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ARS Home » Plains Area » Manhattan, Kansas » Center for Grain and Animal Health Research » Stored Product Insect and Engineering Research » Research » Publications at this Location » Publication #384412

Research Project: Next-Generation Approaches for Monitoring and Management of Stored Product Insects

Location: Stored Product Insect and Engineering Research

Title: Comparative capture of Trogoderma granarium and T. variabile in floor traps in single species releases with previously captured conspecific or heterospecific individuals

item GOURGOUTA, MARINA - University Of Thessaly
item BALIOTA, GEORGIA - University Of Thessaly
item Morrison, William - Rob
item DOMINGUE, MICHAEL - Animal And Plant Health Inspection Service (APHIS)
item ATHANASSIOU, CHRISTOS - University Of Thessaly

Submitted to: Journal of Economic Entomology
Publication Type: Peer Reviewed Journal
Publication Acceptance Date: 8/22/2021
Publication Date: 10/27/2021
Citation: Gourgouta, M., Baliota, G., Morrison Iii, W.R., Domingue, M.J., Athanassiou, C.G. 2021. Comparative capture of Trogoderma granarium and T. variabile in floor traps in single species releases with previously captured conspecific or heterospecific individuals. Journal of Economic Entomology. 114(6):2591-2597.

Interpretive Summary: An increasing amount of evidence suggests that traps for monitoring stored product insects may not be stably attractive over time. In fact, some prior work has suggested that the prior capture of certain species may affect the subsequent capture of future individuals of the same or different species. This may result as a function of odor signals emitted from dead or dying insects captured in traps. However, it is unknown how this phenomenon may affect monitoring of important quarantined species such as the khapra beetle, which has been rated as among the top 100 worst invasive species. Warehouse beetle is a closely related species to khapra beetle in the same genus, but not under quarantine conditions in the US. Both may commonly be intercepted at ports of entry in the US in monitoring programs. In seeding a commonly used commercial pitfall trap with a kairomone oil and either warehouse beetle or khapra beetle individuals, and then releasing the same or opposite species, we found that prior captures in traps did not negatively affect subsequent captures of either species. This is very promising news for monitoring protocols, suggesting that traps will not lose efficiency over time in the field as they potentially intercept individuals.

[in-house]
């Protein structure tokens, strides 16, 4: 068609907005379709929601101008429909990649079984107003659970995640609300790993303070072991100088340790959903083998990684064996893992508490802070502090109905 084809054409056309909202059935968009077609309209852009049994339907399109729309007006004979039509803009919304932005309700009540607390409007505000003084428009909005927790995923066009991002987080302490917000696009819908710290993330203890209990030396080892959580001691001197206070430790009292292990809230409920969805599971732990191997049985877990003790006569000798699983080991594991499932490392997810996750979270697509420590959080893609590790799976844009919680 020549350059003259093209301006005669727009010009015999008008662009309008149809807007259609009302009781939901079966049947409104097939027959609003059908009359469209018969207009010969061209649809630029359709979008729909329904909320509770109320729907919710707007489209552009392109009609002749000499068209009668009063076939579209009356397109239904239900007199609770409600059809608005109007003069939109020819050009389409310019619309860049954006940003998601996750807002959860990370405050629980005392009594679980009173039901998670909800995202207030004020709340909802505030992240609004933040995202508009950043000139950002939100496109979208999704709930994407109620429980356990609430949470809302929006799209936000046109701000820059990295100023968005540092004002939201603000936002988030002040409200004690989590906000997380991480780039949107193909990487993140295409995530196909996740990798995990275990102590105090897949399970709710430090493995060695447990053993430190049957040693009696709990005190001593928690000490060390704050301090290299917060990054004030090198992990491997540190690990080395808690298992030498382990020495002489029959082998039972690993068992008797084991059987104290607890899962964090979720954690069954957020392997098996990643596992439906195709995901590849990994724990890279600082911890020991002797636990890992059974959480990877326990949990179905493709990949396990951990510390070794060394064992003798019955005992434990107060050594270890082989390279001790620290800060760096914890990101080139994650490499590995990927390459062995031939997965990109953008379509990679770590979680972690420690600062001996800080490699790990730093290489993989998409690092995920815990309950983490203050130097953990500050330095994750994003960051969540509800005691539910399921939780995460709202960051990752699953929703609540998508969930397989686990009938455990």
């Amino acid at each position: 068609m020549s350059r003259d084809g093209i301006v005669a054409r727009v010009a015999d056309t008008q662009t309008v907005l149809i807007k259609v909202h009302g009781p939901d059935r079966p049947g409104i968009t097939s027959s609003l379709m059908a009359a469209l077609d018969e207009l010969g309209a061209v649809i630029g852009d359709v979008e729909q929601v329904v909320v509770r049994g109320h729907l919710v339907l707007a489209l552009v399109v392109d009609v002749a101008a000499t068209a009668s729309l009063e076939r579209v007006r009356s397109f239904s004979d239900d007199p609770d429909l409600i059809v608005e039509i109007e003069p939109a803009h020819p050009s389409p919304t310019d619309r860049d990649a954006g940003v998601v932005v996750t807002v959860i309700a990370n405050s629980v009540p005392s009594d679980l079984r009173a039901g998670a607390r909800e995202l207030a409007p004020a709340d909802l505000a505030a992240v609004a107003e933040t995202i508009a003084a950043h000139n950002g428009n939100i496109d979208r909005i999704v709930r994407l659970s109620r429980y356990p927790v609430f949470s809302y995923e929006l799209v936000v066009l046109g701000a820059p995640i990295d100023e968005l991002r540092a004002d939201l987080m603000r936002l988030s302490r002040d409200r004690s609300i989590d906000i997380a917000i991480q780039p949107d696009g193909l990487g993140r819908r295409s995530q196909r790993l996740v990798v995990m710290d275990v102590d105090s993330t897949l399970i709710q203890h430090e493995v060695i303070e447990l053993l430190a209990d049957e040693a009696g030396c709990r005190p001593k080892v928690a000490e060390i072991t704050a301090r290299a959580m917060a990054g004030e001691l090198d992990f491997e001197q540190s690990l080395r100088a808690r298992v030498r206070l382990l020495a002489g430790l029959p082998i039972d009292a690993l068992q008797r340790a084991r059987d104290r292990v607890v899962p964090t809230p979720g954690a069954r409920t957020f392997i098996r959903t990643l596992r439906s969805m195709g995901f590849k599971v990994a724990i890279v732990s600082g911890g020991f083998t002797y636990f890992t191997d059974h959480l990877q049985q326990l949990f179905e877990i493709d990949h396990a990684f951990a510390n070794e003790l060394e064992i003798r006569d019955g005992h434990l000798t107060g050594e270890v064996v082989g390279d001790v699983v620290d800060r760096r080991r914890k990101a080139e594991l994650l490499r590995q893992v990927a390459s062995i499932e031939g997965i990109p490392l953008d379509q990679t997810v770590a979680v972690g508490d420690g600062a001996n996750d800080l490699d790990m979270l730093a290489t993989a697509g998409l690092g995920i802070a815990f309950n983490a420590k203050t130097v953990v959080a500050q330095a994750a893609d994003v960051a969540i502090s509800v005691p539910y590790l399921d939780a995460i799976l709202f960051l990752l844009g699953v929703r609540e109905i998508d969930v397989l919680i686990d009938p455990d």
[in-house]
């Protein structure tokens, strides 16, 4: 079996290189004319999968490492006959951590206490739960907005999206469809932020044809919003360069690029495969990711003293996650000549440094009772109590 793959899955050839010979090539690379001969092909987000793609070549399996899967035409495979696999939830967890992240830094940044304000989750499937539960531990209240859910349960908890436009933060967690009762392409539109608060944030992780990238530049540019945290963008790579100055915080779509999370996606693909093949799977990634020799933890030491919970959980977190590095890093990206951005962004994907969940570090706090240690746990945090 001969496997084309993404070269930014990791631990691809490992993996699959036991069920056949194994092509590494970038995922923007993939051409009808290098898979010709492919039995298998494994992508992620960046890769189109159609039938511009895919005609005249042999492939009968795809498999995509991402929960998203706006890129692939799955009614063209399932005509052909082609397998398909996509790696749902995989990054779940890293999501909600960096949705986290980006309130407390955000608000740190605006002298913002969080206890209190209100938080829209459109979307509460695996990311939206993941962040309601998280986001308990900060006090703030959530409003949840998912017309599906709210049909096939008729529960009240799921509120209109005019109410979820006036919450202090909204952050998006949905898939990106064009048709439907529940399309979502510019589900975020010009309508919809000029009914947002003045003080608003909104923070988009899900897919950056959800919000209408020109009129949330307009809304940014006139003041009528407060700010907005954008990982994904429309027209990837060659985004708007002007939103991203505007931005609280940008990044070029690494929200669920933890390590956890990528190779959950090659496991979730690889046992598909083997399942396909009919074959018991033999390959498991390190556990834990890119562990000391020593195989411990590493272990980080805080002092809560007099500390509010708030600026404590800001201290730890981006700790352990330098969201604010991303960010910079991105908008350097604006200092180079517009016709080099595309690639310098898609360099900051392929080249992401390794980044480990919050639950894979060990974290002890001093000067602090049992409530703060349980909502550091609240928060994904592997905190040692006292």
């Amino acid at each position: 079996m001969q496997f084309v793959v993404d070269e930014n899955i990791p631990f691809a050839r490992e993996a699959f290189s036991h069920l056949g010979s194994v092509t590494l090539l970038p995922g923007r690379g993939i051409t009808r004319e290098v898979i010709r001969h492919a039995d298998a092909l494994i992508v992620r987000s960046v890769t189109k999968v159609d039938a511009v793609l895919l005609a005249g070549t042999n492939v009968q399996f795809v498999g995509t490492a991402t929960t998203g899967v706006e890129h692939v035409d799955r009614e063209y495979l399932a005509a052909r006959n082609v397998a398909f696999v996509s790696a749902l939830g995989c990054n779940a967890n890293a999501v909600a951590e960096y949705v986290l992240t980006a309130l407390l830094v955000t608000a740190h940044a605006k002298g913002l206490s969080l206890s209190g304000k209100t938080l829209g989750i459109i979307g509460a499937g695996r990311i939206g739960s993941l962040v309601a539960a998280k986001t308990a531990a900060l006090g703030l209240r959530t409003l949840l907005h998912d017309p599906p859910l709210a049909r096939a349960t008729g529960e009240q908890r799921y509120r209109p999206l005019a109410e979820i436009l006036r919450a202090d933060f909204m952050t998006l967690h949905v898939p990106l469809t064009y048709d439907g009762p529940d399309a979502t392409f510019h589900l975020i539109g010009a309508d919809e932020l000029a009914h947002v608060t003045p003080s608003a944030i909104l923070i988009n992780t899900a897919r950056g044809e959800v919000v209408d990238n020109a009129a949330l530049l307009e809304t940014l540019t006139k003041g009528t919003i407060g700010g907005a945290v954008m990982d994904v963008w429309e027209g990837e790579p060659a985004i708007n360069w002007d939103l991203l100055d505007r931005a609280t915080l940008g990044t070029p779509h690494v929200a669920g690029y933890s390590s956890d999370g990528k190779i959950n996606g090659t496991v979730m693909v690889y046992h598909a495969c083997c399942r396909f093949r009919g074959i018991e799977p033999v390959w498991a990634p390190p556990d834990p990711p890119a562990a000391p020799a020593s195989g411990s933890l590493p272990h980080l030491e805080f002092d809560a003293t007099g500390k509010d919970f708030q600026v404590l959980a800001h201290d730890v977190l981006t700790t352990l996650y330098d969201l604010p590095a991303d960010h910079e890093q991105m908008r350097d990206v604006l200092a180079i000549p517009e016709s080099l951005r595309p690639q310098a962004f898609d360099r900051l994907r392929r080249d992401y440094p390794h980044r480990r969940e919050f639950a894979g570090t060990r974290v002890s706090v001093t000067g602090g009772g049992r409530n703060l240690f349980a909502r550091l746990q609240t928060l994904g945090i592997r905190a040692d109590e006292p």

Technical Abstract: In the present work, a series of tests were performed to examine the effect of previously captured adults in floor traps, on the captures of 'rogoderma granarium and T. variabile, in single species releases. In a first series of tests, a single trap with kairomone oil and dead adults of single or both species, was placed in a plastic container, which was used as the release arena. Subsequently, adults of both species were separately released in the arena, and the adult capture was recorded 24 h later. In a second series of trials, two traps were placed in the same arena, containing different numbers of prior seeded adults, and adult capture was similarly recorded. For T. granarium, in all cases more adults were found inside the trap than under the trap or on the trap walls. In contrast, for T. variabile, most adults were recorded on the trap walls. In general, T. variabile had a stronger response to the traps than T. granarium. This work illustrates that previous captures of either species do not negatively affect captures of new live larvae and may tend to enhance captures in some cases. This has important implications for the use of traps for the biosureveillance of these two important dermestid species.